As usual, you learn the most when you are out and about talking to people, and more importantly listening.Listening is much more precise than hearing. When you are not part of the conversation and sit back, you can sometimes learn a ton of really good information. I had a chance to listen to Matt talk to some folks about drums, pow wow protocol (and there sure is a ton of that), traditions, songs, elders, respect, tribes, and tradition.
I am all about doing things the right way, and at pow wows and ancestor honoring days, it is all about tradition, and protocol. There are sometimes gatherings (like Native American Days),that teach some things, but really do not follow protocol. There is good and bad in that. The good is that people get to experience another culture, the bad is that they really don't learn the whole truth and end up being misled, even though it is not on purpose.
When you approach and talk to a traditional person, you will learn the ways . More than maybe you wanted to. I remember when I was much younger, a relative said they would go to a local reservation to learn things from the people living there. Another family member said" Are you kidding, those are the most non-traditional people out there!" Just because a group, or a person lives on a reservation, doesn't make them traditional, and certainly doesn't make them knowledgeable. They may not even speak the language, know the stories, or the real reason behind things.
I remember a person telling me a story about Crazy Horse, and what a Native told them about Crazy Horse's name. It was all untrue. Just being native and living on a reservation doesn't make a person wise, nor a resource of good information. After all, do you know American history cold? All the facts and figures? Most people do not, no matter where they live.
It is sometimes hard to search out the people who have all the authentic information. Then they need to trust you and know that you have a good heart. They may test you, or make you wait before sharing information with you, but they are always willing to share. You can't walk up to a Native American and say "teach me how to make a pipe". They won't tell you, will misinform you, or tell you to "get lost". All valid things to do. You have to EARN that knowledge, just as in any tradition. They may say, "OK, but you need to apprentice with me for three years", when you are totally dedicated, you will say "COOL!", when you aren't, you will walk away.
I learned so much about drums yesterday, in a short period of time, it is amazing. I didn't like some of what I heard, but I know it to be totally true. Matt loves the drum and songs, and found out so much great information.
People sometimes come and ask to learn a song, it isn't that easy. Learning ceremonial songs, or prayer songs, comes with a lot of dedication, but it also comes with the teacher knowing they can trust you to honor the song, treat it with respect, and know when to use it and when not to. These songs are prayers, and have power and purpose behind them. You need to show you are are worthy of the song. Most don't even have a clue how to ask to learn one in the proper manner. Not knowing how to ask, means you are not ready to learn the song, or anything else for that matter.Even if you don't know how to ask, just learning how to ask in the right way is another lesson. A good one, as you can use it in any circumstance when you need to ask about something.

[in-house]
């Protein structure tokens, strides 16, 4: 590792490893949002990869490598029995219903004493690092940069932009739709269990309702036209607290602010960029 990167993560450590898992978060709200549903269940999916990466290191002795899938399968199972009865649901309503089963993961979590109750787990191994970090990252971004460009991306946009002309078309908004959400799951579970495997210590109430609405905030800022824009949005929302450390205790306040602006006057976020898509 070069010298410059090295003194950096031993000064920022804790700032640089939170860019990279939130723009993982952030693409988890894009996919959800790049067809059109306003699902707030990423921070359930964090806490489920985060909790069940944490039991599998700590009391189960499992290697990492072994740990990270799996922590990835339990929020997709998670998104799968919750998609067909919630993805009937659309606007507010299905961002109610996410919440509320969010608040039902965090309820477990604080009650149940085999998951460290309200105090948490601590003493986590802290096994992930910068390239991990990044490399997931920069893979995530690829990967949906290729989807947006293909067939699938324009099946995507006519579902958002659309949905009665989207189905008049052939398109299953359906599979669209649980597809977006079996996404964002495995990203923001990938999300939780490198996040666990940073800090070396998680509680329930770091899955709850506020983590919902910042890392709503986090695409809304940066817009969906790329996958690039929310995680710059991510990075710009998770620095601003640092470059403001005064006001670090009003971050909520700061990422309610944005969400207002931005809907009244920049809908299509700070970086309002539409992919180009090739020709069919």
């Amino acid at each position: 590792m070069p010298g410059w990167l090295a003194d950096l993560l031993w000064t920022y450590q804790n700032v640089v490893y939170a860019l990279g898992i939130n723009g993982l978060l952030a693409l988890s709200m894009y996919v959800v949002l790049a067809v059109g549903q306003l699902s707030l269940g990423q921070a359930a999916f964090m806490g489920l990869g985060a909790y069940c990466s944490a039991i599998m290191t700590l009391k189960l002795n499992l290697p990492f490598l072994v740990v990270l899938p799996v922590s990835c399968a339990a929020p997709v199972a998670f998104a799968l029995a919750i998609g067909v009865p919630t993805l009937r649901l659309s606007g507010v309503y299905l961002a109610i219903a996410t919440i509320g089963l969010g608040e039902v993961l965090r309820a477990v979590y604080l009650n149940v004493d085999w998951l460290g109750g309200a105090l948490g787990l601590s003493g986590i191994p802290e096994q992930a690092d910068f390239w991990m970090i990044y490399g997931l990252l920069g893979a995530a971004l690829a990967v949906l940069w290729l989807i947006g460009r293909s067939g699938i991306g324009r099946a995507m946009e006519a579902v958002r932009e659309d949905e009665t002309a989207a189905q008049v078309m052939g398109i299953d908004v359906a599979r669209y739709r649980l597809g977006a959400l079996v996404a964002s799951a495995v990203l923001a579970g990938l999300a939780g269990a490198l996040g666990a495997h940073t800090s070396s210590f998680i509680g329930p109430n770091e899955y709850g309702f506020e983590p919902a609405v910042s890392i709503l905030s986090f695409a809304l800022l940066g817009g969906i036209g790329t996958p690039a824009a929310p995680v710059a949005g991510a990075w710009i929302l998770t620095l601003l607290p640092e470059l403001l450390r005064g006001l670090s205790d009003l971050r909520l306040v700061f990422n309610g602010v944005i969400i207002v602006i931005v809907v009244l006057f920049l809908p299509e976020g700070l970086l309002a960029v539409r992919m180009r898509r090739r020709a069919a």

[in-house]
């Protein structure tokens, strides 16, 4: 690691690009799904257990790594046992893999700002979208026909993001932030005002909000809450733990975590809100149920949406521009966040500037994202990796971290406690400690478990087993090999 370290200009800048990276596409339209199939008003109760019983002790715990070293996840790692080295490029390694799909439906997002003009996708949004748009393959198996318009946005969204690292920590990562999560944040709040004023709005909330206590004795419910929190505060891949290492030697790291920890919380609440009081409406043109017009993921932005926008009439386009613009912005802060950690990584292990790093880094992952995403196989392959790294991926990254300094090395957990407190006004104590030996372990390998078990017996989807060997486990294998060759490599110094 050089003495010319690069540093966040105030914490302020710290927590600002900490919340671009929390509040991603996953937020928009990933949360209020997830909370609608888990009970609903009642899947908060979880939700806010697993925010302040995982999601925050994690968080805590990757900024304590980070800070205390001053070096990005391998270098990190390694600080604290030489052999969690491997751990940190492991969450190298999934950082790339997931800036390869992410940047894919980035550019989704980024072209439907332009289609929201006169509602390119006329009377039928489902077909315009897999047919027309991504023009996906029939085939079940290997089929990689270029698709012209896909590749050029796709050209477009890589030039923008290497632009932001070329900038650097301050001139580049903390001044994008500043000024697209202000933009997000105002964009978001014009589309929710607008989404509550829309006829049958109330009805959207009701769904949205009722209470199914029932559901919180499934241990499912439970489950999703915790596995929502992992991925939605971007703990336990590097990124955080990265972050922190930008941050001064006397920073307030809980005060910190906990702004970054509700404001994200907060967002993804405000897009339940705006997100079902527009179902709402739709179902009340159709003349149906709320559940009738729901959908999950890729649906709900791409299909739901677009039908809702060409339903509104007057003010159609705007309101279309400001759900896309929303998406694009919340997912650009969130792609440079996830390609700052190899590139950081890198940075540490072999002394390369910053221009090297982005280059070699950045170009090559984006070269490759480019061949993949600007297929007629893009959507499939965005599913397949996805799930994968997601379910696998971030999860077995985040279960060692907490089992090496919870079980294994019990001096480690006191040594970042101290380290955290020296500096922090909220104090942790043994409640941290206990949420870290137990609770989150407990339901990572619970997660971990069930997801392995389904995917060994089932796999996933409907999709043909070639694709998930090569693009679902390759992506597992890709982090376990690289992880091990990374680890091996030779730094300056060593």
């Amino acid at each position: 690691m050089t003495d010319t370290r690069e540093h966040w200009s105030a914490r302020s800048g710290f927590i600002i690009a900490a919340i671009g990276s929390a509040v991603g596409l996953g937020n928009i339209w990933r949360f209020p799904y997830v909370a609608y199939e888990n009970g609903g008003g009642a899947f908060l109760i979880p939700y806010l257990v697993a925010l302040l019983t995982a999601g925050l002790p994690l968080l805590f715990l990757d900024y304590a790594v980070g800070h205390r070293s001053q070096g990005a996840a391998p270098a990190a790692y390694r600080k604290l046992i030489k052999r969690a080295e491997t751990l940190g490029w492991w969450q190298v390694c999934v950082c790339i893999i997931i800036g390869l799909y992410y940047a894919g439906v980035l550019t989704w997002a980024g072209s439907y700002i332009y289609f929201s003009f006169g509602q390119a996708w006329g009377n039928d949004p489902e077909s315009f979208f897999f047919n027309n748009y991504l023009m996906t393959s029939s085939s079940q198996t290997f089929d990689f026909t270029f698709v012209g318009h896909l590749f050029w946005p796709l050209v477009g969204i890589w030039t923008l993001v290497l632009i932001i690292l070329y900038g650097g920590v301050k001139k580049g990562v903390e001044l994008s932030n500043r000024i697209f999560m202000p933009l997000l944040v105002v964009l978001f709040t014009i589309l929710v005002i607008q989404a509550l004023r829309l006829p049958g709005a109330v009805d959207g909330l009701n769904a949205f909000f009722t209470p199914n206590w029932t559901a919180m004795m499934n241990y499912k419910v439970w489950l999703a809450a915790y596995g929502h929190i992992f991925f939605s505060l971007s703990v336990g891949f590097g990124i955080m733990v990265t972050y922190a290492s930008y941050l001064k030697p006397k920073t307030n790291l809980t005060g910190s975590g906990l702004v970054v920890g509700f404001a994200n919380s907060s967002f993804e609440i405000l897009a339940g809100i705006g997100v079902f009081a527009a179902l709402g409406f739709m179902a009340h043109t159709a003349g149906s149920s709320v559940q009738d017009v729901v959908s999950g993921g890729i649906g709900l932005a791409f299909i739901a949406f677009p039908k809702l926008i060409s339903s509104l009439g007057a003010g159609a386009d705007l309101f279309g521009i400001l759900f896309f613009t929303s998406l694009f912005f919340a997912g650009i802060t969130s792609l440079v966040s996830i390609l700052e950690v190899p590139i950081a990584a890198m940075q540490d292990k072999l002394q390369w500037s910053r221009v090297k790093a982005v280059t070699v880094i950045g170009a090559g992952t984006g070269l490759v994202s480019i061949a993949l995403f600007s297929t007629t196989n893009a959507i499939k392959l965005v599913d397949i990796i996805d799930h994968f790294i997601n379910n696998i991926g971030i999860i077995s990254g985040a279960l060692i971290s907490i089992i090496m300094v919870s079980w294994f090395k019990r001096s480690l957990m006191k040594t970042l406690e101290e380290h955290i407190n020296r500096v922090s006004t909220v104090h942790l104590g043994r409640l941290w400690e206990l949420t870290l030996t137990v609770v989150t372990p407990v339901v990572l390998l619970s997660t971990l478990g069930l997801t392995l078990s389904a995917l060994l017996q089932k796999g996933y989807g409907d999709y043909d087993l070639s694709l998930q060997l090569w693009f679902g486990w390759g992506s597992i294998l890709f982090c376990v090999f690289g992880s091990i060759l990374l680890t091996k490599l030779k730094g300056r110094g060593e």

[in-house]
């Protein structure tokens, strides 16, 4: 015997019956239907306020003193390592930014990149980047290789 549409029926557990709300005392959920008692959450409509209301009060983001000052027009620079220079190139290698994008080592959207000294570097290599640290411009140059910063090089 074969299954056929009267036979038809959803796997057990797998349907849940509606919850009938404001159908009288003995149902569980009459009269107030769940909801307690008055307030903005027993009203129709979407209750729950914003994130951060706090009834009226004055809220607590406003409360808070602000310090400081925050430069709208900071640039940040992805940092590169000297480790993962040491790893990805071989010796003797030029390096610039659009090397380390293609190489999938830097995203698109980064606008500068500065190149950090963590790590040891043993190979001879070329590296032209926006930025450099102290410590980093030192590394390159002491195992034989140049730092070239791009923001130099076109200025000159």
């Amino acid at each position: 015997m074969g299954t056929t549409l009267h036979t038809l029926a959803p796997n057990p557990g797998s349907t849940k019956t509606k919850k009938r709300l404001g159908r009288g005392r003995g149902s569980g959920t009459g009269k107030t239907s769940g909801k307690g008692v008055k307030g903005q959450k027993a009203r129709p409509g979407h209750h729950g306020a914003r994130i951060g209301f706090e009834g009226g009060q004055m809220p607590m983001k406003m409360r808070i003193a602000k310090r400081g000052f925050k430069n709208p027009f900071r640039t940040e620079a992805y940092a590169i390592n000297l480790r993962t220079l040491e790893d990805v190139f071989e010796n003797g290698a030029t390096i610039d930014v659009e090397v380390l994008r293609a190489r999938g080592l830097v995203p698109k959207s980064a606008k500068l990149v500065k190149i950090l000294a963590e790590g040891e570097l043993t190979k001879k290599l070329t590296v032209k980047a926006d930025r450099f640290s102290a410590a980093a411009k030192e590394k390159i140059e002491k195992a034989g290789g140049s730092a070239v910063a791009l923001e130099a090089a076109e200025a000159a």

Then there are social songs, and these may be taught or given more easily to you, but still, I know I wouldn't teach a song with the energetic value equal to "Row , row row your boat" to some people. They would misuse even that.
The key to learning anything traditionally Native American (and this goes for other cultures as well), is to first show you are respectful and dedicated. Then to show you will honor that same tradition, in other words, in the ways of songs, you will not teach ceremonial songs to just anyone. You then have to use it in a humble way, not to say, "I know this song, it is a sacred song"...and sing it to show off. Songs have a time and purpose to them, and should be used at the right time and for the right purpose.
These folks we talked to yesterday knew that Matt and I know all of that, so they were free with their information and help.This only comes with seeing people again and again at pow wows and building trust through being respectful at these events, and showing that you know the proper way of doing things. People notice when you do things incorrectly and are not so free with sharing things, except maybe correcting your first mistake.
There are some very traditional folks out there and when you make a misstep, they will tell you. The answer should simply be "thank you, I will make sure that I do not do that again". I am so painstakingly careful, I probably don't have as much fun as I should have, but I learn a lot, earn trust, share much, and find people willing to teach me.
I can't say I learned everything there is to know about drums, drumming and songs yesterday, my education had already began, and I am sure has far to go. However I did learn much, and learned where to learn even more, and that is all part of the journey. Not the rush to the song, or whatever it is you are trying to learn, but the journey there. The journey is full of learning, and will always make you a better person.
Learn the right way, even if it is the long way, as it usually is.
Do the right things for the right reasons.
(C)2011 Dr. RM Reiter Wolf. May not be used, copied or reproduced without prior written permission.